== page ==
12 Farm Equipment Maintenance Musts

It gets busy on the farm. Whether it’s feeding or fencing you can get distracted. I work on lots of farm equipment that has been neglected and ended up costing the farmer more than it would if they would have followed this list. Let me save you some time, headache, and money.

12 Farm Maintenance Musts

You have heard it said your whole life, Spend a little now to save a bunch later. This old saying rings very true with farm equipment.

We need our equipment to last to get our investment back. We abuse our tractors, bush-hogs, combines. Use them expecting that they last forever. And then they don’t.

So, print this out and post it somewhere you can see it.

A simple daily equipment inspection

Look these things over every day you use the equipment.

  • Check the oil and other fluid levels
  • Look for loose clamps and fittings and seals as needed
  • Inspect filters for tightness and age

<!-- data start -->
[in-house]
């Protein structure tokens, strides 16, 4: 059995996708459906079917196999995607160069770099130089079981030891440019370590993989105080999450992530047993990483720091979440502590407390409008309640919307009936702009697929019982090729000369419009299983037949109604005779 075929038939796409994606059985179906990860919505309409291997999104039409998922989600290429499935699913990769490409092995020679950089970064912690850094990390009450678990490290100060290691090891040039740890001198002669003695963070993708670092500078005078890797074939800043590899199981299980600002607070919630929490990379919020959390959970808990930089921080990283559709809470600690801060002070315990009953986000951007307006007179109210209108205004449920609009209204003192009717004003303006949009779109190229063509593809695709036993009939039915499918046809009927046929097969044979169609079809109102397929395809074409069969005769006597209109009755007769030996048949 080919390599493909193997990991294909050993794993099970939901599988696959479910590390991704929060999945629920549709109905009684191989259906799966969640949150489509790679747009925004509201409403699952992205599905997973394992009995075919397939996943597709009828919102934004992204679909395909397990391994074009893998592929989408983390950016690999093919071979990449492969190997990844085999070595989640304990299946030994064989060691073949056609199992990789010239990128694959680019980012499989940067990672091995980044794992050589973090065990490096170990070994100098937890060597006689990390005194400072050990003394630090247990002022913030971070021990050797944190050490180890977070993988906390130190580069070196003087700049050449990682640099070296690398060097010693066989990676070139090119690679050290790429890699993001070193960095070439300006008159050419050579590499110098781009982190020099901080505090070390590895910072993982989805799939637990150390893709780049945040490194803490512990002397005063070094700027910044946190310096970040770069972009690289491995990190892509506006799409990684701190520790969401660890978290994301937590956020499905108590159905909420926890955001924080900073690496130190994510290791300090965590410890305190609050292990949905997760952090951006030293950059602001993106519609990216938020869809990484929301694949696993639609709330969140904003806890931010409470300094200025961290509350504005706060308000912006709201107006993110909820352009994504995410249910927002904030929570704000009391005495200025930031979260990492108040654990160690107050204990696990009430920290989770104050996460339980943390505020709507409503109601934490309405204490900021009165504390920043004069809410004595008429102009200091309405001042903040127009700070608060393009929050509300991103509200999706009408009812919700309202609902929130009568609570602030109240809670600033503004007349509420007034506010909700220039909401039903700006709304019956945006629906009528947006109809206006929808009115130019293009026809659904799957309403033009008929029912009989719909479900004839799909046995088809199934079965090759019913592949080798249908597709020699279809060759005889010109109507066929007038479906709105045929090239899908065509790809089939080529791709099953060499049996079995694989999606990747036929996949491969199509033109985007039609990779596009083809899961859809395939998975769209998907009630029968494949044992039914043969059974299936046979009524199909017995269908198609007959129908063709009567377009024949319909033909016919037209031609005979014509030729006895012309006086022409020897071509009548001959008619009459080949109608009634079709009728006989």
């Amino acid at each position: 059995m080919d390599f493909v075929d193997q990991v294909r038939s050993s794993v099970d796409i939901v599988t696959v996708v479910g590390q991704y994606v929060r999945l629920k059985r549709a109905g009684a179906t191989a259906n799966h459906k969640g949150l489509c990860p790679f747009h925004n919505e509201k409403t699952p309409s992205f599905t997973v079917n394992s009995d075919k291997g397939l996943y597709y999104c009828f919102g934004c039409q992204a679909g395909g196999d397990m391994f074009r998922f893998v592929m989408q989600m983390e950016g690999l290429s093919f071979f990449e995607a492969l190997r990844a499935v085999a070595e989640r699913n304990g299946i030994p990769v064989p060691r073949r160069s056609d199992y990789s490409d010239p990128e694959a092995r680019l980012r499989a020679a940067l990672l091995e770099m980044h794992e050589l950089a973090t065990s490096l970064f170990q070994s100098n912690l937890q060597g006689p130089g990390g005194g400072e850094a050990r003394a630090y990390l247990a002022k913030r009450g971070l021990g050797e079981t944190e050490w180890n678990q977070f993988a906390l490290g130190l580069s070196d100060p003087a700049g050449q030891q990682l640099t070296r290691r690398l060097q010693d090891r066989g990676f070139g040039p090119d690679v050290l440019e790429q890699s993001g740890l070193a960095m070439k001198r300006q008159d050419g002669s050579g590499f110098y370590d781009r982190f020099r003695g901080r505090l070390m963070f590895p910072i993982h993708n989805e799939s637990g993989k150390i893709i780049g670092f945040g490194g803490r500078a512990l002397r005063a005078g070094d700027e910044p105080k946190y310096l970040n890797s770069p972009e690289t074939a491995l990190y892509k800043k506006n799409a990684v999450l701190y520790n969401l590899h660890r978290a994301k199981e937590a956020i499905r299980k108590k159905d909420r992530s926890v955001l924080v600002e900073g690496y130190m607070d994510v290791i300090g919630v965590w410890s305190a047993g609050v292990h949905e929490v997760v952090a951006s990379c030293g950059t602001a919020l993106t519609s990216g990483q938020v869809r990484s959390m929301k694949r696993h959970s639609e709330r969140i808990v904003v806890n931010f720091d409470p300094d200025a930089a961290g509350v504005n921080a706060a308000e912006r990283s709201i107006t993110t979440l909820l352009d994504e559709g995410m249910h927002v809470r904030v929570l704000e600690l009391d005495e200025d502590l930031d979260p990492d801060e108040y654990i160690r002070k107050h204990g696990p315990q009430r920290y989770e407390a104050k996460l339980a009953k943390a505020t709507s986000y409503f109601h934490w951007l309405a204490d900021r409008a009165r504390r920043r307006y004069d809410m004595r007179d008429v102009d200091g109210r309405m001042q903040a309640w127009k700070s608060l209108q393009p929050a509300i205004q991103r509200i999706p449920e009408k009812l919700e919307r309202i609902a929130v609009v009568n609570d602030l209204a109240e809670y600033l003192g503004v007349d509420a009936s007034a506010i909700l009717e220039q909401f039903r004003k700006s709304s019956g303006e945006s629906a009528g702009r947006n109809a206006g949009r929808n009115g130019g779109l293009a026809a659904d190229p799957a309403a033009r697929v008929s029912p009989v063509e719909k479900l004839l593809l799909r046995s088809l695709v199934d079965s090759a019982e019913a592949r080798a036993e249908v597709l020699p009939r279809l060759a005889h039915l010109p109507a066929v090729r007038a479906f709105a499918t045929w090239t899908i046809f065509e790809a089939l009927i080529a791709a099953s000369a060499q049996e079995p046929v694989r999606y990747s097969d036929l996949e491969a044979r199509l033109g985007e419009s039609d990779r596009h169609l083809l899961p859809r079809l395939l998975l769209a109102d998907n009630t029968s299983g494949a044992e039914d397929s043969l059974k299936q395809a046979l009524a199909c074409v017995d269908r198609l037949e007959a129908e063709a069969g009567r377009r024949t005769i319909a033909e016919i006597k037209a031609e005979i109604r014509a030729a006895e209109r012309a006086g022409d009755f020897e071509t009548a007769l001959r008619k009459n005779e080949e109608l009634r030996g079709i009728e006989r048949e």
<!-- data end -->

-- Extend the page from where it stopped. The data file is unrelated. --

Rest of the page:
• Look for debris and chaffed hoses/lines
  • Inspect the fire extinguisher

Keep your unit greased and lubed up

Dead simple. CHECK THE OIL LEVEL. In all the places you can. Engine, hydraulic tank, differential, other oil holding things. Know the unit has lubrication before using it.

I can’t tell you the number of times I have fixed issues for systems running low on lube for long amounts of time.

Especially at the beginning of the season make a thorough inspection. You are getting ready for a large load on the unit to make sure and take the extra time to look it over very well.

Also, please great every point you can find ONCE A MONTH. A seized bearing is the worst and will cost you a couple of hours more labor to fix. Just take care of it. This stuff ain’t cheap.

Clean up the equipment after each use.

It gets dirty on the farm. Yes, I know you have better things to do. But this simple task is going to help you a lot. Not only are you better off because you can catch small issues because you will see them as you wash them, but You also will be removing dirt and debris that can damage the engine and hydraulic parts.

Read the manual on the unit

I know this is a long shot but hear me out. You need to know the specification and how to operate the machine/vehicle anyway. Take an afternoon and a glass of sweet tea ????and just go over the manual.